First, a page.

Those of us with a love/hate relationship with chocolate can be at ease this Valentine’s day with a glimpse into some of the delightful findings from the research on dark chocolate. Yes, dark chocolate. Despite the fact that dark chocolate lacks the sugar and dairy fat that makes milk chocolate so tasty, there are several reasons that make dark chocolate so darn good. Dark chocolate is a powerful source of antioxidants loaded with polyphenols, flavanols, and catechins that, when consumed in moderation, has several health benefits.
1. Dark chocolate is nutritious! Dark chocolate with high cocoa content is rich in fiber, magnesium, copper, manganese, and is a great source for potassium, phosphorus, zinc, and selenium.
2. Promotes healthier skin. The antioxidant-rich dark chocolate improves skin hydration and thickness, and protects the skin against the sunburns.
3. Improves brain function. Cocoa’s flavanols improves blood flow to the brain, which can improve your ability to focus during cognitive tasks.
4. Helps reduce stress. In one study, researchers found that eating about an ounce of dark chocolate each day for two weeks reduced levels of the stress hormone cortisol among highly stressed individuals.
5. Lowers risk of heart disease. The flavanols in cocoa stimulates the production of Nitric Oxide, which improves blood flow and lowers blood pressure. Cocoa butter also helps raise levels of HDL (good cholesterol) and lower levels of LDL (bad cholesterol).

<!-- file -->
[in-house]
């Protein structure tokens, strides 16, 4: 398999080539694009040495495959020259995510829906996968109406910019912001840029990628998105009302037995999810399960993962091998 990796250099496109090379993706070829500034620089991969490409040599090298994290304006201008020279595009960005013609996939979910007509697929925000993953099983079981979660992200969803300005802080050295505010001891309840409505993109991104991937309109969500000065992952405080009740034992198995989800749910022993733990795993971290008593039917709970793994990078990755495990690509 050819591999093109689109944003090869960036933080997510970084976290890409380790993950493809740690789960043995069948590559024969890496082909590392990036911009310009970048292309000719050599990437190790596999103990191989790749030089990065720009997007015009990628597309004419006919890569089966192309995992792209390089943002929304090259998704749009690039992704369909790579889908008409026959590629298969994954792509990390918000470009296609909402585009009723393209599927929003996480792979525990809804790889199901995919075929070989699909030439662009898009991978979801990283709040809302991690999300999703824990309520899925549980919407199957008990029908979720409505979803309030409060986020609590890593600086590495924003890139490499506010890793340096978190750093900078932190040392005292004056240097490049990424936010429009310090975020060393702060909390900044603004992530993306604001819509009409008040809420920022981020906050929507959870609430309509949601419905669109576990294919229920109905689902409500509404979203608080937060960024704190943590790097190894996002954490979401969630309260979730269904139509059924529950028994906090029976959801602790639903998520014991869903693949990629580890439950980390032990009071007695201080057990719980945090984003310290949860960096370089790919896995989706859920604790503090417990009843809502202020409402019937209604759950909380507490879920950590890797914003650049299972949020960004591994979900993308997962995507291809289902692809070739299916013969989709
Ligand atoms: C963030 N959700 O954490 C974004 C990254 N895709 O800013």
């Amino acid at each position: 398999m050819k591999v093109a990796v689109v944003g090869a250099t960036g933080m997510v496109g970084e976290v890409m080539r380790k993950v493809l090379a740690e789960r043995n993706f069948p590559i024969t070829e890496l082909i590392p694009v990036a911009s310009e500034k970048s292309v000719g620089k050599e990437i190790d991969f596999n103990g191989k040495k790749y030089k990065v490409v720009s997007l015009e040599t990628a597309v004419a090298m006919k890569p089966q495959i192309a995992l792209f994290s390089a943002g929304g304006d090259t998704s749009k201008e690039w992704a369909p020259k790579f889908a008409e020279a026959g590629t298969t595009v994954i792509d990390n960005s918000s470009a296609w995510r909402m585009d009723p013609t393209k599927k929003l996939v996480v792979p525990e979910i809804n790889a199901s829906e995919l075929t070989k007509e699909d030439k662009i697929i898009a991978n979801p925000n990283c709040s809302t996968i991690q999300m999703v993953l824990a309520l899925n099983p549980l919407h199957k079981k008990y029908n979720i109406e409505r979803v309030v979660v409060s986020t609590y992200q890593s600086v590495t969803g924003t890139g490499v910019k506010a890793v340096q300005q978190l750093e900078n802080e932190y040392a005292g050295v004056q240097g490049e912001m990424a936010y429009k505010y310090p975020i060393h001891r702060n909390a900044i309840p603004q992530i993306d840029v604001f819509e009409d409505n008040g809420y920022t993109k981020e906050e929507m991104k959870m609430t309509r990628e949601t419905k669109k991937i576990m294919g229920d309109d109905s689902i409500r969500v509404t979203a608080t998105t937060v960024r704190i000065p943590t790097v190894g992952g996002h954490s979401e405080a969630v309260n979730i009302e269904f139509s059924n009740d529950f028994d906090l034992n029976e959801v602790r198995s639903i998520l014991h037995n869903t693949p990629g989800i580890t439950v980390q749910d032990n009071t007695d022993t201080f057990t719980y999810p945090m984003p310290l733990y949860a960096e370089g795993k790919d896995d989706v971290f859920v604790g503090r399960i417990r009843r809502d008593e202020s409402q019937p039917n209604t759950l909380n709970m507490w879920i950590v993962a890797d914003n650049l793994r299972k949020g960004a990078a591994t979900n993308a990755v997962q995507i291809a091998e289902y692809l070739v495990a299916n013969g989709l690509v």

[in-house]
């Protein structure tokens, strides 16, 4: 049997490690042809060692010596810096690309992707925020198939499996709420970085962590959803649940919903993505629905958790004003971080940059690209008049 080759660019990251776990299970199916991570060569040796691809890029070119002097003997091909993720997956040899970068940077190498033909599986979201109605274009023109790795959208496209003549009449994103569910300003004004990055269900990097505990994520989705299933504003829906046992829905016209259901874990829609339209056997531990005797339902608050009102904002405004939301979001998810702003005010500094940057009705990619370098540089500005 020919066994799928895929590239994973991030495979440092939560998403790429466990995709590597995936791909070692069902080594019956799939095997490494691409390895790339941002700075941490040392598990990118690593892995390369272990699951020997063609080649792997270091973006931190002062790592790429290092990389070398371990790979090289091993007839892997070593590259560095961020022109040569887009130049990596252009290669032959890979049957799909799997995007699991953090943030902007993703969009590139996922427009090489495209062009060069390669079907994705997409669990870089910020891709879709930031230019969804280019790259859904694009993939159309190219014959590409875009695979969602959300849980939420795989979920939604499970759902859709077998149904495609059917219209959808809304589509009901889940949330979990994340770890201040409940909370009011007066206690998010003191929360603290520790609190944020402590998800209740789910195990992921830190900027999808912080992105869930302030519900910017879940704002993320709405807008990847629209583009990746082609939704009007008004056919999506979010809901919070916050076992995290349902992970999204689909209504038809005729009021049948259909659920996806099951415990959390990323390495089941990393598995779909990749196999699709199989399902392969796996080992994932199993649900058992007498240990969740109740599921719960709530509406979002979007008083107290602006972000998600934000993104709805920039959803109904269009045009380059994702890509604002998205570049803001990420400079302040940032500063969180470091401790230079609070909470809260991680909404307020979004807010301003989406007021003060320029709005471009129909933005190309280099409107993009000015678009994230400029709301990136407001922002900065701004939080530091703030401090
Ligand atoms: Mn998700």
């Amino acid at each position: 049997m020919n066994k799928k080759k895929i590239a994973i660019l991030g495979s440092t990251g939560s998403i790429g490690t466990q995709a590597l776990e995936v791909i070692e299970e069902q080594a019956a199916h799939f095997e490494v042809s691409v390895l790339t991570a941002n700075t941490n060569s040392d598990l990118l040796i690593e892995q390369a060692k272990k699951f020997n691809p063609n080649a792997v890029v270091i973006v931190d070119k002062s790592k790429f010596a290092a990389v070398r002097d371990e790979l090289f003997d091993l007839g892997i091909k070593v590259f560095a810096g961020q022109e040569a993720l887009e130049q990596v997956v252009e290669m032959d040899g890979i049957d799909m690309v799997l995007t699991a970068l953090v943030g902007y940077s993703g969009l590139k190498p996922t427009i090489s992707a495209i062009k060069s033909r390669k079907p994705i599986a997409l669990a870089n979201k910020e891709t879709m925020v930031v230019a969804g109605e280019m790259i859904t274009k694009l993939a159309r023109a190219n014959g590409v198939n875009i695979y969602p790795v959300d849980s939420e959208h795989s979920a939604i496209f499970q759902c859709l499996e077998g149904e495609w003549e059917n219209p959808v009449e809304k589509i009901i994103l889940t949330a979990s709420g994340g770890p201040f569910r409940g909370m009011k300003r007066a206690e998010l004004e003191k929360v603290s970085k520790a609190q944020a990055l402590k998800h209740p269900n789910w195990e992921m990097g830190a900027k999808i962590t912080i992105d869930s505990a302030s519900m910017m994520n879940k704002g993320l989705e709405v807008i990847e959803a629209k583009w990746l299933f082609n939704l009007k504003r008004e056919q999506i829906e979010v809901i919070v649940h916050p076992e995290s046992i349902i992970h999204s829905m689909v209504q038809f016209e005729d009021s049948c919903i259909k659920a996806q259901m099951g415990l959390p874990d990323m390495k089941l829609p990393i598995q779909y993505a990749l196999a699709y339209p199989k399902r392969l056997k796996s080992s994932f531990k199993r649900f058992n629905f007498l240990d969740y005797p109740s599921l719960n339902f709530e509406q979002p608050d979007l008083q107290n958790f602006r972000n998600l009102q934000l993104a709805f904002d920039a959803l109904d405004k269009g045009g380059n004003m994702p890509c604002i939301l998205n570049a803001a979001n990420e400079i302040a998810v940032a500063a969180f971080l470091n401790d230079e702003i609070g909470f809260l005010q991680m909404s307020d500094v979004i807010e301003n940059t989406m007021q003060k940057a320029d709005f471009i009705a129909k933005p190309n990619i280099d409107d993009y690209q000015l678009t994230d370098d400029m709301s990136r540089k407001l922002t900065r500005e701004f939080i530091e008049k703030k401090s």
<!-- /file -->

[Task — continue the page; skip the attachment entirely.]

6. Aids in weight loss. Dark chocolate helps lessen cravings for sweet, salty, fatty foods. Some studies found that smelling dark chocolate stimulated an anti-hunger hormone that helps decrease the appetite.
7. Acts as a probiotic. Eating dark chocolate can help promote gut health by selectively feeding beneficial bacteria (Bifidobacterium and lactic acid bacteria).
8. Powers your workout. Cocoa has catechins that increase the muscle’s absorption of nutrients that create energy, which helps boost energy levels pre- and post-workout.
Most experts advise sticking to chocolate that is at least 70% cacao. Basically, the higher the cacao percentage, the darker and healthier it is. One study recommends consumption limited to 1.7 ounces per week because the positive effects are attenuated when out of the moderate range. Look for labels that say organic, fair trade, and avoid those that are processed with alkali, which reduces the amount of flavanols. Also avoid chocolate with artificial sweeteners, fructose, or high fructose corn syrup because they will reverse some of the positive benefits of chocolate. Make sure to check for chocolate made with cocoa butter or coconut oil as opposed to soybean oil, vegetable oils and trans fats. Recommended brands include Ghirardelli, Godiva, and Lindt.